Work from home expected to explode again in 2023

105

The number of remote jobs is growing, and 25 percent of professional, high-paying jobs will be remote by the end of 2022, according to a new analysis by high-paying jobs site Ladders.

The career site has been tracking job postings that pay $80,000 or more per year and has noted the rate of remote work has been steadily increasing.

High-paying remote jobs amounted to 4 percent of all such postings before the pandemic, were at 9 percent at the end of 2020 and are up to 15 percent today, according to Ladders.

Based off the current trajectory, Ladders predicted a quarter of all high-paying jobs will be remote by the end of 2022.

WFH brings historic change

“This change in working arrangements is impossible to overhype. As big as it is, it’s even bigger than people think,” said Ladders CEO Marc Cenedella. “Hiring practices typically move at a glacial pace, but the pandemic turned up the heat, so we’re seeing a rapid flood of change in this space. It’s really rather amazing.” The shift to remote work is the largest societal change in America since the end of World War II, Cenedella said.

“It’s a complete economic restructuring. It changes everything. Work consumes about half of our waking hours. So, when you change where you’re working and how you’re working, it impacts your entire life.”

That means remote work can free employees from being tethered to big, expensive urban centers. Cenedella said he expects to see smaller towns and cities grow that have appealing lifestyle elements but have normally lacked professional jobs.

“Those cities will see an influx of high-earning, well-educated professionals, which will change their school boards, their planning commissions and even the services offered to residents. Remote work at this scale will transform some communities completely,” he said.

One way to grow a town

Cities have already begun offering cash and perks to remote workers willing to pick up stakes and move to a new city—a trend experts say is here to stay. And an analysis of the impact of long-term remote work after the pandemic from the University of Chicago’s Becker Friedman Institute for Economics found lower spending on meals, entertainment, personal services and shopping, cutting spending in major cities by 5 percent to 10 percent of overall pre-pandemic spending.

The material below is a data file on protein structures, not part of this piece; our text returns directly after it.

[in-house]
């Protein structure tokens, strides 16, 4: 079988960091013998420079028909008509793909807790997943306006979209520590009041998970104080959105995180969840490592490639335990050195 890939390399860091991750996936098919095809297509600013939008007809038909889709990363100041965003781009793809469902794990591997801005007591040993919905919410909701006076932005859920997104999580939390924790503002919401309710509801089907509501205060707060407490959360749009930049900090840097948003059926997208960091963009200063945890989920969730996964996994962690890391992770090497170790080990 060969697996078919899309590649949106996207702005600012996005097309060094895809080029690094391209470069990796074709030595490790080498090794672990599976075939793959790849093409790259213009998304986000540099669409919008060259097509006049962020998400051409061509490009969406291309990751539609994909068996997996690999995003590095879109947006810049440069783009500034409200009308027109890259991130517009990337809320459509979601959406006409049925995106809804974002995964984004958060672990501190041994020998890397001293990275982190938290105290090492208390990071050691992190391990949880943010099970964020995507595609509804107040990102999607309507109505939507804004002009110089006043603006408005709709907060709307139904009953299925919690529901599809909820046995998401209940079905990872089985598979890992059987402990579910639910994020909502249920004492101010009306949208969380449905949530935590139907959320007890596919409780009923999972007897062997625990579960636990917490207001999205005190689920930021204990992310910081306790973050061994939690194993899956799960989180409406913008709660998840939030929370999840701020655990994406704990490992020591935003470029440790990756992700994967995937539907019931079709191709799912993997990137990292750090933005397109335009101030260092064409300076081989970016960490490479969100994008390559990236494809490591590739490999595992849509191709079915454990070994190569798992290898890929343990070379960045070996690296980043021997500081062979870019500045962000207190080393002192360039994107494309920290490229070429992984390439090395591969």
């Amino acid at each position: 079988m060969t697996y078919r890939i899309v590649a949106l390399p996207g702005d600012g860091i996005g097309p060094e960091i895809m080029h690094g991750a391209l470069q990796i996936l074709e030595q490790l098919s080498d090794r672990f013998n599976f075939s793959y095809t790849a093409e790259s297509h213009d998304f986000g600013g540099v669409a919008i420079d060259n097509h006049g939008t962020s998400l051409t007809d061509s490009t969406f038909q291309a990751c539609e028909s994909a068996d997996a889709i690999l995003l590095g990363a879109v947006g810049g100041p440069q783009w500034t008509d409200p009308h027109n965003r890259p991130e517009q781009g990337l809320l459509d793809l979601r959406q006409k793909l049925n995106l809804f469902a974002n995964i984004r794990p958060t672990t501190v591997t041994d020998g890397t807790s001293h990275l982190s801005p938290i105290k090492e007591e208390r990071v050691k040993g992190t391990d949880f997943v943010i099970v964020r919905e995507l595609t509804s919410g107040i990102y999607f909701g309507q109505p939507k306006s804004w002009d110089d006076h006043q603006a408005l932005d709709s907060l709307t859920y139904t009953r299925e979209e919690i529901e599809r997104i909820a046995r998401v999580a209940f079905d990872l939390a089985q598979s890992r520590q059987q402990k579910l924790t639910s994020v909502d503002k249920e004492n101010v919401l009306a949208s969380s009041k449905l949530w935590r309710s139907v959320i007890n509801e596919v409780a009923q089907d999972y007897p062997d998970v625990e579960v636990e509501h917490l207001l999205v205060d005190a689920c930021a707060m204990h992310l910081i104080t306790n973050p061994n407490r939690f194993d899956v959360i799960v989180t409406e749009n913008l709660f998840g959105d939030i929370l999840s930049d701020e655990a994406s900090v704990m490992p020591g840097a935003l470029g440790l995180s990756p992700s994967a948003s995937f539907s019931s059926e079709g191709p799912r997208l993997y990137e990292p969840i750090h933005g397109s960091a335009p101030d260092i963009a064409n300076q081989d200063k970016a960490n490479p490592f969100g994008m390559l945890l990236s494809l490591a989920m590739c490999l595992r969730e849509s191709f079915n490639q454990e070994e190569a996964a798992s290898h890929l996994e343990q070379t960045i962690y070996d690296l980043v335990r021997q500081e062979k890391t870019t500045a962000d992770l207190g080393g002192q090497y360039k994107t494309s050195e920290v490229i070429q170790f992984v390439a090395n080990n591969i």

But even with remote work on the rise, there is a big disconnect between managers and employees. That’s because about 44 percent of executives working remotely want to work from the office every day, compared to just 17 percent of employees, according to a report by the Fall 2021 Future Forum Pulse, a survey of 10,569 knowledge workers across the U.S., Australia, France, Germany, Japan and the U.K. conducted over the summer and backed by productivity company Slack.

Growing perks, shrinking workforce

The ongoing tug-of-war over remote work and other perks comes as workers are quitting their jobs at record rates. Across America, the number of workers quitting reached 4.4 million in September, with the Bureau of Labor Statistics showing the percentage of Americans who quit their job in September rose to 3 percent—the highest-ever rate recorded since the BLS began collecting data in 2000. The so-called “quit rate” was highest in accommodation and food services, at 6.6 percent, with retail trade at 4.8 percent.

The workers who remain are increasingly worn out and tired, too. A sentiment also felt by remote workers: Most remote workers say they work more hours at home than at the office—but managers are largely unconcerned about potential burnout among their staffs.


Excerpt Andy Medici, The Playbook